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Evaluating the Evaluators Media Freedom Indexes and What They Measure
John Burgess commissioned by Center for Global Communication Studies Annenberg School for Communication
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All over the world, studies that rank countries by media freedom figure prominently in civil liberties debates, aid programming, foreign policy decisions, and academic research. The three most widely cited indexes—compiled by Freedom House, the International Research & Exchanges Board (IREX), and Reporters Without Borders (RSF in its French initials)— often become media events in their own right on release day, written about by local newspapers and Web sites and analyzed on television and radio. In view of the breadth and depth of their impact, academics have been studying the quality of the social science that underlies these and other studies.
Does media freedom equal independence from government? Does it mean physical safety for journalists and lack of censorship? Some analysts feel that what matters most is whether media listen to their country’s citizens and act on their behalf. In this view, the central issue is whether media help them take part in the democratic process. Good media can be owned by anyone as long as they give “voice” to the ordinary citizen.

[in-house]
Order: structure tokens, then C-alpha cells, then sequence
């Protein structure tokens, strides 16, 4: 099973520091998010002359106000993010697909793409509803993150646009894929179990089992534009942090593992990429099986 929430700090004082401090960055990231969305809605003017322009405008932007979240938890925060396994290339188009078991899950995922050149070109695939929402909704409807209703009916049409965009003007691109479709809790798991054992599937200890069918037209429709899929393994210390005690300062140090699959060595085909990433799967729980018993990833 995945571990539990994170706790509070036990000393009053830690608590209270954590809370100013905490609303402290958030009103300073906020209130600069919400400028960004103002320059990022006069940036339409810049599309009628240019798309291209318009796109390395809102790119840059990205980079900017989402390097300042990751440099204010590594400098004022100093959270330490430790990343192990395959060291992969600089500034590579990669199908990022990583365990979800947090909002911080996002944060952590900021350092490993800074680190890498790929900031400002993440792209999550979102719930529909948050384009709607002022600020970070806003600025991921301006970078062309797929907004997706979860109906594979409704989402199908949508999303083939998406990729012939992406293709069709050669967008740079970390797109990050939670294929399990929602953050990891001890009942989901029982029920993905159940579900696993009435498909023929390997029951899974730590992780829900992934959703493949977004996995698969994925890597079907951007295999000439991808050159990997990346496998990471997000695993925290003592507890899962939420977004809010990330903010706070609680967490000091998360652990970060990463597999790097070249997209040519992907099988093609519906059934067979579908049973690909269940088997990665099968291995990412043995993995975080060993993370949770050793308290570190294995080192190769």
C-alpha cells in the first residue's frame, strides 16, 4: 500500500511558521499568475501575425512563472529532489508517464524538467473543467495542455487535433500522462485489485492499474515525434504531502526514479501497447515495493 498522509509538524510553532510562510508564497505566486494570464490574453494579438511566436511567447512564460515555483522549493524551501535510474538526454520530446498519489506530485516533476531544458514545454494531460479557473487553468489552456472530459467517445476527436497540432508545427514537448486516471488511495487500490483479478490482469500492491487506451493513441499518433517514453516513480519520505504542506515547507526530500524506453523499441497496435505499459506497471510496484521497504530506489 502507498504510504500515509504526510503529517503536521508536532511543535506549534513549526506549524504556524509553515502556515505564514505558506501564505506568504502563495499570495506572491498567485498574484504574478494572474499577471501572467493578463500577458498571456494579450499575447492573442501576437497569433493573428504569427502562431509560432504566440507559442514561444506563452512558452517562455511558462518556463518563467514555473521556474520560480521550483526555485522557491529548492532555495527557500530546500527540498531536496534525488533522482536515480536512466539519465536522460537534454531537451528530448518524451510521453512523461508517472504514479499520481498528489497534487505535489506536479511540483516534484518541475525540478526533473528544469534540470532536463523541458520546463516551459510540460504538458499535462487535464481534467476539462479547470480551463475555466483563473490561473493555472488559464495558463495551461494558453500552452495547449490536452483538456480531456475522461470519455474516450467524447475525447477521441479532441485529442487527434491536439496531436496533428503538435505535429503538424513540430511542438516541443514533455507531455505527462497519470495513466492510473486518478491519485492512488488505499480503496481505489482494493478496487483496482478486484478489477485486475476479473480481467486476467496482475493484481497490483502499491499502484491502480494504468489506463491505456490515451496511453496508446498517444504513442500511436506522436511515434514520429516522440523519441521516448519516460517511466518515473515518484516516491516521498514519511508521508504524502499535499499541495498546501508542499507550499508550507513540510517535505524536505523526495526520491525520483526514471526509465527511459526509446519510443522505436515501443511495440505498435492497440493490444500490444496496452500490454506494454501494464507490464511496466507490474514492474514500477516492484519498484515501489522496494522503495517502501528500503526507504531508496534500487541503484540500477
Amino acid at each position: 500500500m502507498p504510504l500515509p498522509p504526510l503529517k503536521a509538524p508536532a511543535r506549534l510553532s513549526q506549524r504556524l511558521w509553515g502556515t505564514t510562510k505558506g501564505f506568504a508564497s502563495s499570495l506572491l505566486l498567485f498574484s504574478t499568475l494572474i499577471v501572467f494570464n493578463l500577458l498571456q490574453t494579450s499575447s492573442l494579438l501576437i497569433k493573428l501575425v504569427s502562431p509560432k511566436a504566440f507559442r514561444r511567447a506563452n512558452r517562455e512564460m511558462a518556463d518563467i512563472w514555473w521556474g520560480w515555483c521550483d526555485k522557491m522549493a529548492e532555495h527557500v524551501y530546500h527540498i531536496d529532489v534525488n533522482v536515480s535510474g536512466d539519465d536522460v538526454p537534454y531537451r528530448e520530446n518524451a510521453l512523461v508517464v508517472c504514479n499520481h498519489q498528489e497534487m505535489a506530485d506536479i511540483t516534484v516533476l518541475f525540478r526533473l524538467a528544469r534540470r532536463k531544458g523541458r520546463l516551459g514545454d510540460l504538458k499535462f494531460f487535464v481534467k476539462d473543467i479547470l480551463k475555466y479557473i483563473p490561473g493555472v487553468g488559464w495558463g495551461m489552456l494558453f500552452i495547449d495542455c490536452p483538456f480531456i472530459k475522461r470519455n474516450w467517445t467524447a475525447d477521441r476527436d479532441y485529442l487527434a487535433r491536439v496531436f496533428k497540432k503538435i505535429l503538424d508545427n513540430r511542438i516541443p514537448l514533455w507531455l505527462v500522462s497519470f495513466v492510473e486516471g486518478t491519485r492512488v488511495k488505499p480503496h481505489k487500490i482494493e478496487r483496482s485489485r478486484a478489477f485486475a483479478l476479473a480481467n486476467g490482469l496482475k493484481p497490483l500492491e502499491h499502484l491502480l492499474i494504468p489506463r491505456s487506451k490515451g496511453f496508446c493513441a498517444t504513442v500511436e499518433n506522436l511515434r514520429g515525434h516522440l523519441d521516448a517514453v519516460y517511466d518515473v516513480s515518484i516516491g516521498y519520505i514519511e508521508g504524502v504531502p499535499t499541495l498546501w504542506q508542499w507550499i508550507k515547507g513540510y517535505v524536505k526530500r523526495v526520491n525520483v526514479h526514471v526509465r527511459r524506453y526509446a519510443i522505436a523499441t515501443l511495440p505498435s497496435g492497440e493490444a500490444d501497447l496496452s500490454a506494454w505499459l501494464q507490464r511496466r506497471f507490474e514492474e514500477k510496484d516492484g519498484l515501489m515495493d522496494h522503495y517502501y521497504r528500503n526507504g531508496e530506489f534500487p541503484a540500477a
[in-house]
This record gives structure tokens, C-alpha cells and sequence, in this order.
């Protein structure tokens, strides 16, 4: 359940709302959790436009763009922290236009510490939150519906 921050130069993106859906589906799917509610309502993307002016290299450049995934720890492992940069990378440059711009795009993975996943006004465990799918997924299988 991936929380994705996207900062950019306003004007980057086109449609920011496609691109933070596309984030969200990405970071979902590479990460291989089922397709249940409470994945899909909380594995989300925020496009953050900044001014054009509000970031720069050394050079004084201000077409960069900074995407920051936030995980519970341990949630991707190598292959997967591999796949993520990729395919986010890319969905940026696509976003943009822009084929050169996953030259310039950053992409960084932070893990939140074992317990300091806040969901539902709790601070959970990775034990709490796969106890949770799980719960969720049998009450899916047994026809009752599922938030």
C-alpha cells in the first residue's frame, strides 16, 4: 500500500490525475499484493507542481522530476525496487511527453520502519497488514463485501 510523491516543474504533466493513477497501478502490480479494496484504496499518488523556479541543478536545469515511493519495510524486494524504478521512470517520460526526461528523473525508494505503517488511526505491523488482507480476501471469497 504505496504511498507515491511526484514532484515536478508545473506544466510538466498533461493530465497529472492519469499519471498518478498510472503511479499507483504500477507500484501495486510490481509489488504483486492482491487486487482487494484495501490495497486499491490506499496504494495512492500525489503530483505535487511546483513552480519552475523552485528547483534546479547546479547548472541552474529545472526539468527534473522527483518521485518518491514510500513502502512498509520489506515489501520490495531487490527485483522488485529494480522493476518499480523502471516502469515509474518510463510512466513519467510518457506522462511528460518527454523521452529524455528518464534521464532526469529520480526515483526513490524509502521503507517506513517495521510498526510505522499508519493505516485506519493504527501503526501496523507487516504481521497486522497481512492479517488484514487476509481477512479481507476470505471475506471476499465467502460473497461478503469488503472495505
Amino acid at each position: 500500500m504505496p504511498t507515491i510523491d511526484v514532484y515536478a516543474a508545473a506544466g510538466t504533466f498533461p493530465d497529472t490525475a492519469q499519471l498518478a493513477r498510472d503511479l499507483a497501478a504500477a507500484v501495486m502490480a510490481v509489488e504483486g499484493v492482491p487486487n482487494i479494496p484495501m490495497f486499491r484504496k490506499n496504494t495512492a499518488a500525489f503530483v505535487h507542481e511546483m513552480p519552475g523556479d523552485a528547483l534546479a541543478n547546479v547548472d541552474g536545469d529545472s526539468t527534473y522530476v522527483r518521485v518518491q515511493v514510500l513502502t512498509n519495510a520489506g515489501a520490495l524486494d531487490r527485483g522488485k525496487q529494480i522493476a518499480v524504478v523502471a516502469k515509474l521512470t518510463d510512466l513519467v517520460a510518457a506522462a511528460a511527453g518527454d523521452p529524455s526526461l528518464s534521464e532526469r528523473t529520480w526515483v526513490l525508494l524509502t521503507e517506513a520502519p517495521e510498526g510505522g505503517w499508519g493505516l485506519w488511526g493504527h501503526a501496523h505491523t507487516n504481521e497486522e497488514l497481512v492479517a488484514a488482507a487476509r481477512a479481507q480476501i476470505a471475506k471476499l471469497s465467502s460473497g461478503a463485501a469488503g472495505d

The surveys share the bedrock principle that media freedom applies in every country of the world, enshrined in the Universal Declaration of Human Rights. That document, proclaimed by the UN General Assembly in 1948, is officially embraced today by all UN member.states. Article 19 of the Declaration reads:
“Everyone has the right to freedom of opinion and expression; this right includes freedom to hold opinions without interference and to seek, receive and impart information and ideas through any media and regardless of frontiers.”
But from that common starting point, the studies strike out in different directions concerning what to study and how.